Safeway Default Swaps Climb to Record as Profit Declines
The cost to protect the debt of Safeway Inc. (SWY) rose to a record after the second-largest U.S. grocer reported a 17 percent drop in second-quarter profit from continuing operations.
Credit-default swaps tied to Safeway jumped 10.3 basis points to a mid-price of 475 basis points at 3:30 p.m. in New York, according to data compiled by Bloomberg, the highest level in figures dating back to July 2002.
Safeway said net income from continuing operations plunged to $121.7 million, or 50 cents a share, from $146 million, or 41 cents, in the year-earlier period. Analysts had called for earnings of 49 cents a share for the Pleasanton, California-based company, according to Bloomberg data.
“They’re in the same boat as the other grocers in that it’s a challenging environment,” Michael Kraft, senior portfolio manager at Vanderbilt Avenue Asset Management LLC, said of Safeway in a telephone interview. “You’ve got increasing costs, some margins are down, profits are down and it’s just an increasingly competitive environment.”
Same-store sales increased 1.8 percent in the second quarter, edging up from a gain of 1.6 percent in the first quarter that was the slowest pace since 2010, Bloomberg data show. Sales growth excluding fuel was 0.8 percent in the period ended June 30, according to a statement from the company.
“We’re very comfortable with the position that we’re in,” Melissa Plaisance, Safeway senior vice president of investor relations, said in a telephone interview. “I believe the credit-default swaps market is one that is not based on actual investor fears, but rather, run by speculative investors. We’re very much on top of our plan and things have gone according to the plan that we laid out for the ratings agencies.”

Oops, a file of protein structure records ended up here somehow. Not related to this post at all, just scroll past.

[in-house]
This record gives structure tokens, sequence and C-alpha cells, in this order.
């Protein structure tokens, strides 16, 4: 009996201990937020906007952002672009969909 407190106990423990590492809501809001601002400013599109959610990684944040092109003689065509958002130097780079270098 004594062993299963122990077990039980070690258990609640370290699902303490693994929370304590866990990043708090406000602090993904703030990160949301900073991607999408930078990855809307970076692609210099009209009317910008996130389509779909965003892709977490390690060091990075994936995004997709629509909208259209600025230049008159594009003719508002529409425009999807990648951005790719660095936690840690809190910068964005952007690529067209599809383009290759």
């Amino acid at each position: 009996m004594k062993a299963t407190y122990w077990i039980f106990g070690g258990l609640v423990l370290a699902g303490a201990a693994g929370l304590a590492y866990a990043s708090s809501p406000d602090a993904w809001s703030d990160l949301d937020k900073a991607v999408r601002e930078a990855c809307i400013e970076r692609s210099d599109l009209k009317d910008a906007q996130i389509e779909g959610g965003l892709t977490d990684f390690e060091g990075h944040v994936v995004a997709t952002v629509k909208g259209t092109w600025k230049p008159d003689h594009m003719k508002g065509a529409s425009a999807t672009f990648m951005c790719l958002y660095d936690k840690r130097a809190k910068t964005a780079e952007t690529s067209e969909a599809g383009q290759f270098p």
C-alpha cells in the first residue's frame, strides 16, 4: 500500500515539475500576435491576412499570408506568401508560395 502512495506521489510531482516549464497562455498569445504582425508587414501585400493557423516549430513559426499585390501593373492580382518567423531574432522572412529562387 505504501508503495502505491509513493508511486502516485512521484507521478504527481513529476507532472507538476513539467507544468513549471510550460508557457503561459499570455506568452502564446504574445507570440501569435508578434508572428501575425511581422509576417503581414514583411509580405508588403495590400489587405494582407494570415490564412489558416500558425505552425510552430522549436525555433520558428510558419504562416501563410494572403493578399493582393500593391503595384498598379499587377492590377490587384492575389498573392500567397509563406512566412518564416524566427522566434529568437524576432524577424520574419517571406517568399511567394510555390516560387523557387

Safeway boosted its leverage to a seven-year high after selling $800 million of bonds in November and arranging a $700 million term loan to help fund share repurchases and payments on $800 million of debt maturing Aug. 15.
Creditors were “disappointed” by the debt-financed share buyback, which they may perceive as a risk to push the company’s ratings below investment-grade, Noel Hebert, chief investment officer at Bethlehem, Pennsylvania-based Concannon Wealth Management LLC, which oversees about $250 million, wrote in an e-mail.
The grocery chain’s ratio of debt to trailing 12-month earnings before income, taxes, depreciation and amortization was 2.96 in the first quarter, the highest level since 2005 and more than the 1.90 average for peers with market values bigger than $100 million, according to data compiled by Bloomberg.
Moody’s Investors Service rates Safeway Baa3, the lowest investment-grade ranking, and Standard & Poor’s grades the grocer one level higher at BBB.
Safeway’s competitor Supervalu Inc. (SVU), the third-largest U.S. grocery-store chain, announced a strategic review of its business and suspended its dividend on July 11 as competition from Wal-Mart Stores Inc. and Kroger Co. pressures revenue.
Contracts tied to Supervalu declined 1.7 percentage points to 26.2 percent upfront, down from 27.9 percent upfront yesterday, according to data provider CMA which is owned by McGraw-Hill Cos. and compiles prices quoted by dealers in the privately negotiated market. That’s in addition to 5 percent annually, meaning it would cost $2.62 million initially and $500,000 annually to protect $10 million of Supervalu’s debt.
Credit swaps pay the buyer face value if a borrower fails to meet its obligations, less the value of the defaulted debt. The contracts typically rise as investor confidence deteriorates and fall as it improves. A basis point equals $1,000 annually on a contract protecting $10 million of debt.
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